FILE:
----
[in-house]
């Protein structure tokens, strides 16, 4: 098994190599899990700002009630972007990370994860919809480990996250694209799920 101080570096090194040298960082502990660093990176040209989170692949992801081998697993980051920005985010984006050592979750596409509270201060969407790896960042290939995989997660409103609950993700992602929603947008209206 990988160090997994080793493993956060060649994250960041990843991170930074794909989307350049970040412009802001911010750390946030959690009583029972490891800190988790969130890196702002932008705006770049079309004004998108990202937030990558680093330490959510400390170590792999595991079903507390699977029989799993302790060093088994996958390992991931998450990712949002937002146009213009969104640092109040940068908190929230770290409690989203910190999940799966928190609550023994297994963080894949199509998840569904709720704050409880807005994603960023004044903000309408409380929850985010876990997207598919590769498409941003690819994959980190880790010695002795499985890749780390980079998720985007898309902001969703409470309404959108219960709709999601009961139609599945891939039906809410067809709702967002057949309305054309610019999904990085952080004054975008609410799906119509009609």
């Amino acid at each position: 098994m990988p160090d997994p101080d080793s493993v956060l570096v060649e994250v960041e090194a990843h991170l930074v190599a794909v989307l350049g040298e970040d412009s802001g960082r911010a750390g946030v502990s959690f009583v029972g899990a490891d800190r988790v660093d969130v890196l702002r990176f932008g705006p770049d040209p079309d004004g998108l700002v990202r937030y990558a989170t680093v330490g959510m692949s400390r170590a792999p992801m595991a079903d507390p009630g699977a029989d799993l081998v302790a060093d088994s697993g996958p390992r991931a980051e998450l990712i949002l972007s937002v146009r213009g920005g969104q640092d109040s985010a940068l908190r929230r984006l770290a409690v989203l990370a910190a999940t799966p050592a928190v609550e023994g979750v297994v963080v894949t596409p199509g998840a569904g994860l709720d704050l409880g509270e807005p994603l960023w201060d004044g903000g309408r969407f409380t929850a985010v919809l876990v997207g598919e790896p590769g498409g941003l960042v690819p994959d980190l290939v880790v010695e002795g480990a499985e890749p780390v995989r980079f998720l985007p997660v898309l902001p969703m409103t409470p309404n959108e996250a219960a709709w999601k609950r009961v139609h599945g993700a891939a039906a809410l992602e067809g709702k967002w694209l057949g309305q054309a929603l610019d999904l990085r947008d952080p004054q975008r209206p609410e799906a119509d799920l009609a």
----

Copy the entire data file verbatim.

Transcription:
[in-house]
């Protein structure tokens, strides 16, 4: 098994190599899990700002009630972007990370994860919809480990996250694209799920 101080570096090194040298960082502990660093990176040209989170692949992801081998697993980051920005985010984006050592979750596409509270201060969407790896960042290939995989997660409103609950993700992602929603947008209206 990988160090997994080793493993956060060649994250960041990843991170930074794909989307350049970040412009802001911010750390946030959690009583029972490891800190988790969130890196702002932008705006770049079309004004998108990202937030990558680093330490959510400390170590792999595991079903507390699977029989799993302790060093088994996958390992991931998450990712949002937002146009213009969104640092109040940068908190929230770290409690989203910190999940799966928190609550023994297994963080894949199509998840569904709720704050409880807005994603960023004044903000309408409380929850985010876990997207598919590769498409941003690819994959980190880790010695002795499985890749780390980079998720985007898309902001969703409470309404959108219960709709999601009961139609599945891939039906809410067809709702967002057949309305054309610019999904990085952080004054975008609410799906119509009609």
């Amino acid at each position: 098994m990988p160090d997994p101080d080793s493993v956060l570096v060649e994250v960041e090194a990843h991170l930074v190599a794909v989307l350049g040298e970040d412009s802001g960082r911010a750390g946030v502990s959690f009583v029972g899990a490891d800190r988790v660093d969130v890196l702002r990176f932008g705006p770049d040209p079309d004004g998108l700002v990202r937030y990558a989170t680093v330490g959510m692949s400390r170590a792999p992801m595991a079903d507390p009630g699977a029989d799993l081998v302790a060093d088994s697993g996958p390992r991931a980051e998450l990712i949002l972007s937002v146009r213009g920005g969104q640092d109040s985010a940068l908190r929230r984006l770290a409690v989203l990370a910190a999940t799966p050592a928190v609550e023994g979750v297994v963080v894949t596409p199509g998840a569904g994860l709720d704050l409880g509270e807005p994603l960023w201060d004044g903000g309408r969407f409380t929850a985010v919809l876990v997207g598919e790896p590769g498409g941003l960042v690819p994959d980190l290939v880790v010695e002795g480990a499985e890749p780390v995989r980079f998720l985007p997660v898309l902001p969703m409103t409470p309404n959108e996250a219960a709709w999601k609950r009961v139609h599945g993700a891939a039906a809410l992602e067809g709702k967002w694209l057949g309305q054309a929603l610019d999904l990085r947008d952080p004054q975008r209206p609410e799906a119509d799920l009609a």